In the lead up to the 2022 Toronto municipal election, CJRU is reaching out to all candidates in the downtown wards.
For more than 35 years, Nicki Ward has been an advocate for 2SLGBTQ+ rights, disability rights, accessibility and climate action in Toronto Centre.
“I’m deeply concerned about the issues facing Toronto Centre and Ward 13, and there’s a fair amount of overlap between the provincial legislation and the city of Toronto.”
Ward previously ran as a Green Party candidate in the Ontario election this past June, and said she brings to this election a “balance between strong social sensibility and responsibility, but also a deep experience in education and in the business community.”
As a longtime resident of Toronto Centre, Ward said it needs “a qualified candidate across party lines” with a demonstrated history of serving the community.
Ward, who was the first trans woman on the 519 board, was also instrumental in helping usher in Toronto’s first trans march on Yonge Street in 2009.
If elected, Ward said Toronto Centre requires a city councillor who has the expertise and “higher-level management skills” to serve what she calls an “area the size of a small city.”
For affordable housing, she said “co-op housing is sustainable housing that actually works.”
“The largest landlord in Toronto is Toronto,” said Ward. “Part of our platform is to, where ever possible, transfer those properties out of the control or mismanagement of Toronto community housing, and into the control of people either through by virtue of co-op or land trusts.”
Further, Ward said as councillor she will ensure Toronto Community Housing uses its full vacancy for those requiring shelter.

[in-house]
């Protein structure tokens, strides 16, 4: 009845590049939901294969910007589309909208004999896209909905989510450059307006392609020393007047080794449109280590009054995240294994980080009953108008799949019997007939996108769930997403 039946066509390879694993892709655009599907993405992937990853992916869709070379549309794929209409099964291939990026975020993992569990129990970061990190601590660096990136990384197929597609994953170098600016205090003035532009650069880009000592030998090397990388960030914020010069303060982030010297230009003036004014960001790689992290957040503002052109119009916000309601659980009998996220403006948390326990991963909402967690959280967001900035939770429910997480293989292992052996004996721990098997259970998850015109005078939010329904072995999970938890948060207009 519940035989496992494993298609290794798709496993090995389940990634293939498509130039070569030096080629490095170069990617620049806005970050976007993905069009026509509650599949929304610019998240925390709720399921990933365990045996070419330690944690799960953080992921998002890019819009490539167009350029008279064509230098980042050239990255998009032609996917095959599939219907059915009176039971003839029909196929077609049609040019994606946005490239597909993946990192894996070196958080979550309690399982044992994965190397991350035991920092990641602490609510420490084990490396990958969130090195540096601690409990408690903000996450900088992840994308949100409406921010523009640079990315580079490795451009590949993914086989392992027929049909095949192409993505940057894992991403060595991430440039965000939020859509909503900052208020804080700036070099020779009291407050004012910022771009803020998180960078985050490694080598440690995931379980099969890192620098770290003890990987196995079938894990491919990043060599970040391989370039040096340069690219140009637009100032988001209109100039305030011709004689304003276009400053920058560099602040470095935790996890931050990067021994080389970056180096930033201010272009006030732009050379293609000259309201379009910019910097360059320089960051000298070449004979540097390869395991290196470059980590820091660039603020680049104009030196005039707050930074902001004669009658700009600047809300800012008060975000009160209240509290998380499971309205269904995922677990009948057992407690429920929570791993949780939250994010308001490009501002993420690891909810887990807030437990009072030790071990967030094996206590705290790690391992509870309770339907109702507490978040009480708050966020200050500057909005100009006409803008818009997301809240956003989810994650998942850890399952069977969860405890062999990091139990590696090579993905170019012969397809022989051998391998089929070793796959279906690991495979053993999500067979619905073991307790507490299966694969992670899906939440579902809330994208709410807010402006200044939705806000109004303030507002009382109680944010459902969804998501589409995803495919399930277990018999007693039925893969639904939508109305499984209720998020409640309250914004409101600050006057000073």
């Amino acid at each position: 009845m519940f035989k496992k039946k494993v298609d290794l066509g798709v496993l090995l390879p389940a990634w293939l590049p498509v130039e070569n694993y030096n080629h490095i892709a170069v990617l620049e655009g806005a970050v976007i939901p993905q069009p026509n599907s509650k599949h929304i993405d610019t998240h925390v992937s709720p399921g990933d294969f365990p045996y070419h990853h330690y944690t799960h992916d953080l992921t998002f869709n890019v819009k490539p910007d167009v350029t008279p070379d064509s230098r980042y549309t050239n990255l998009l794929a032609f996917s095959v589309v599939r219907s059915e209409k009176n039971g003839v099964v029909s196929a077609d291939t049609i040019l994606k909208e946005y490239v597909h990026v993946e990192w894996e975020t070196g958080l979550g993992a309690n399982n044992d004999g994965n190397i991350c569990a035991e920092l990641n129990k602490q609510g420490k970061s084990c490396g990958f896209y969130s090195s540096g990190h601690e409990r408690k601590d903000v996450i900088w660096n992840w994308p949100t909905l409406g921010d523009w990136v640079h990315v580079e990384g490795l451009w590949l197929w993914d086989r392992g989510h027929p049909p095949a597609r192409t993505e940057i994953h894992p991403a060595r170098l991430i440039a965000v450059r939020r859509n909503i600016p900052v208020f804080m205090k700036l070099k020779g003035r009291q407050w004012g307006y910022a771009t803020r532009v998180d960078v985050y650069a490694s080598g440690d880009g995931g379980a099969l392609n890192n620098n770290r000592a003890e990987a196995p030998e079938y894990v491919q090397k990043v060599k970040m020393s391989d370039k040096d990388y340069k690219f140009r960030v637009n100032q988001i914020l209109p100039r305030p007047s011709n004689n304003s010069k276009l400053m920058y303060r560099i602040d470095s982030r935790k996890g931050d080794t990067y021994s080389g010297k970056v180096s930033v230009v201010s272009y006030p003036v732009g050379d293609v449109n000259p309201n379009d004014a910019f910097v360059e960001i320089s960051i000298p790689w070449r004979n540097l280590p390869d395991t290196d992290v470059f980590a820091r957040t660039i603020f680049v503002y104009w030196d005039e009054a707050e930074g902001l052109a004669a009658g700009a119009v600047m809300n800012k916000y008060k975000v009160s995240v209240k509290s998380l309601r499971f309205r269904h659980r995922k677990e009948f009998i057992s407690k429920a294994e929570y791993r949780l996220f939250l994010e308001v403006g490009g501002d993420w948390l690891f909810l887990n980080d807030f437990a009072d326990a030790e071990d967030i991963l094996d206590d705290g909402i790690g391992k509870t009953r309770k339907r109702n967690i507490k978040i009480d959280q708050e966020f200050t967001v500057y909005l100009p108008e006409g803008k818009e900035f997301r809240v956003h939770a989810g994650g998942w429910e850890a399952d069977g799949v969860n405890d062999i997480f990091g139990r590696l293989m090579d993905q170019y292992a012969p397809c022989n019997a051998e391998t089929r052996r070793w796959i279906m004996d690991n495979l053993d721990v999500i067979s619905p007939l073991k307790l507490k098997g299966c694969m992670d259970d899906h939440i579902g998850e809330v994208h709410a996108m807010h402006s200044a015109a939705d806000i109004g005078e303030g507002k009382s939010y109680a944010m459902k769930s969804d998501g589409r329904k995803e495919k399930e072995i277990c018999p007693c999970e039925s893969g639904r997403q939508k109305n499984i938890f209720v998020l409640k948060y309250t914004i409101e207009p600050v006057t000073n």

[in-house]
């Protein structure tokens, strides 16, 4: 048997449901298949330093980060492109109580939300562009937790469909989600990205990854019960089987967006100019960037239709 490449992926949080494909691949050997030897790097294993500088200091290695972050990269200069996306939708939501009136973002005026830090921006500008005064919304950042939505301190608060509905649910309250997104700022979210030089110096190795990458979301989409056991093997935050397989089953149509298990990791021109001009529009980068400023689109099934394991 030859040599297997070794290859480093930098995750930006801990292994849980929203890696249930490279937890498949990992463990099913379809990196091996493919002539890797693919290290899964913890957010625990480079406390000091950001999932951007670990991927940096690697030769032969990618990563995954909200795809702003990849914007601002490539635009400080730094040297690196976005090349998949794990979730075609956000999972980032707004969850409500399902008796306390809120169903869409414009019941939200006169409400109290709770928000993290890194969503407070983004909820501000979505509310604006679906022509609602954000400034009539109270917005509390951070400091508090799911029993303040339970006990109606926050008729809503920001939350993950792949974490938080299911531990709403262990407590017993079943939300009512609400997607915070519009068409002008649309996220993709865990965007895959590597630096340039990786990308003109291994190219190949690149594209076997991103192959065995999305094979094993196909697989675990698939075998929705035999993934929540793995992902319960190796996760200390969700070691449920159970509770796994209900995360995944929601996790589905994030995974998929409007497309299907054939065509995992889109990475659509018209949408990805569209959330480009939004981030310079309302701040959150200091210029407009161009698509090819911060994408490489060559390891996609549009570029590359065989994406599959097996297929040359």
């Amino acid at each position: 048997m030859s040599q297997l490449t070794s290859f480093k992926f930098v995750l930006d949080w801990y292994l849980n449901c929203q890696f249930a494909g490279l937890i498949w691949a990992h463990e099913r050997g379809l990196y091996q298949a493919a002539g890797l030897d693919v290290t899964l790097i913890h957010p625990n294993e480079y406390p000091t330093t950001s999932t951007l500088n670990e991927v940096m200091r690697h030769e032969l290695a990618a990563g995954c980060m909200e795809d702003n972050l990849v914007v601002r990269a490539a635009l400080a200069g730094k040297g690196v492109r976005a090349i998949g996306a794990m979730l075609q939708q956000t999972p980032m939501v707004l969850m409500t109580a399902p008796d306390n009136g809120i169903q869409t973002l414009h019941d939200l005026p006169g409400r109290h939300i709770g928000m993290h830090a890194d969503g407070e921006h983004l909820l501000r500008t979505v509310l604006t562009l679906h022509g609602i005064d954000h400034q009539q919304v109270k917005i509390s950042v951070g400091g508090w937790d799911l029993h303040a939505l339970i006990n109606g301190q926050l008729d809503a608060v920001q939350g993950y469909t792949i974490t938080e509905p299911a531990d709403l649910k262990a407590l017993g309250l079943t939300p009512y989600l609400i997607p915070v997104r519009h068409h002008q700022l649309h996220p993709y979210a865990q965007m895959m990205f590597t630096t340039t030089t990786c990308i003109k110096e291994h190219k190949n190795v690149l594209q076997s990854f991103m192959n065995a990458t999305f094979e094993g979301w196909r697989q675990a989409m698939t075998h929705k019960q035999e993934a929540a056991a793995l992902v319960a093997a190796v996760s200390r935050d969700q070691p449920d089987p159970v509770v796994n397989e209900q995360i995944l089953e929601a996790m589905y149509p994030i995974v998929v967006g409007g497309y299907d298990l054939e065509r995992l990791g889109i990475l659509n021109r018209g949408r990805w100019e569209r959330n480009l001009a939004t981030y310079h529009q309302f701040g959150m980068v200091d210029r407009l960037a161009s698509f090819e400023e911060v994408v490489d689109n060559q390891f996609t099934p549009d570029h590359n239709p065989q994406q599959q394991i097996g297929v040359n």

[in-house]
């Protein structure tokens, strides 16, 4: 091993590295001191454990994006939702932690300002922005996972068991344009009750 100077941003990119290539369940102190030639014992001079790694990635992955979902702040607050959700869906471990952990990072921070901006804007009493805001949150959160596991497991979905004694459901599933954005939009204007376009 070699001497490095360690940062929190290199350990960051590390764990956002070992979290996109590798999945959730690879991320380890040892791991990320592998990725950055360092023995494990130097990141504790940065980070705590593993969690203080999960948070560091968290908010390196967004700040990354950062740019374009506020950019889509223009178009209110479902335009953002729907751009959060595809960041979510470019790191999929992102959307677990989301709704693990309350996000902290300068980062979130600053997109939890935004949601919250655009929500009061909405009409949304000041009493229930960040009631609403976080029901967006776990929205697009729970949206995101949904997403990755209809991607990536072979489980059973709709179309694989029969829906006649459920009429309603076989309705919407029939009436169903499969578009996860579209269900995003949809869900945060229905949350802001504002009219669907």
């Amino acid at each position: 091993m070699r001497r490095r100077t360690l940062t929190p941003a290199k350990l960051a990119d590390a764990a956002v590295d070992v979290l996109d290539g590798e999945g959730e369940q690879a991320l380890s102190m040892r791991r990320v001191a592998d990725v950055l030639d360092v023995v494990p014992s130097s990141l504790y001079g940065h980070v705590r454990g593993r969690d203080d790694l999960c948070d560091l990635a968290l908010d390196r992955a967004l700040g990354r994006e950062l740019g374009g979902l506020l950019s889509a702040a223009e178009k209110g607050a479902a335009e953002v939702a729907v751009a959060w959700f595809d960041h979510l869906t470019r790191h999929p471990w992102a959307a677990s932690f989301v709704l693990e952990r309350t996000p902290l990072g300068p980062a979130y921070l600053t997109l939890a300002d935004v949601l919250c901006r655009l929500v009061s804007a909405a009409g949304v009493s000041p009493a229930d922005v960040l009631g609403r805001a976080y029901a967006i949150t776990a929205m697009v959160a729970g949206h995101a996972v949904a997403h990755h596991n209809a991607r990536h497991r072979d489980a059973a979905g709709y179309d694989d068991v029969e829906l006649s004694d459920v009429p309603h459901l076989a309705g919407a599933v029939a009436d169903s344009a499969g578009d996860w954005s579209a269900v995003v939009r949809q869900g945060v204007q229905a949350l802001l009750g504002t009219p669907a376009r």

To help the ward’s vulnerable populations, she said she will help introduce more specialized housing for those facing mental health crises and addiction, as well as supportive housing for the elderly and residents with disabilities.
For those living with disabilities, Ward said Toronto Centre is “uncoordinated and difficult to get around, especially for those with disabilities.”
She hopes to alleviate the gridlock of the downtown core and plans to institute a citizen-led watchdog group. This group would help those with disabilities call out dangerous methods in several development sites and areas. This plan would hold the city and construction companies to account, Ward said.
For climate action, Ward said Toronto Centre has ” an opportunity to present to the rest of world what urban environmentalism looks like.”
She mentions that theres an “enormous amount” of land on the top of buildings that can be used for green roofs.
Also, Ward said there needs to be an re-invention of Toronto Centre’s recycling program.
She said urban areas can help lead the fight against climate change and affect national efforts.
“Think globally, act locally,” said Ward. She believes Toronto Centre can be carbon neutral before Canada’s deadline of 2050.
As the ward prepares for the upcoming October election, Ward is encouraging residents to vote.
“Vote – you can make a difference,” said Ward. “If nothing changes, nothing changes. Low voter turnout supports business as usual.”
Toronto’s election is scheduled for Oct. 24.
More information of Nicki Ward’s platform can be found here.
Listen to Nicki Ward’s full interview: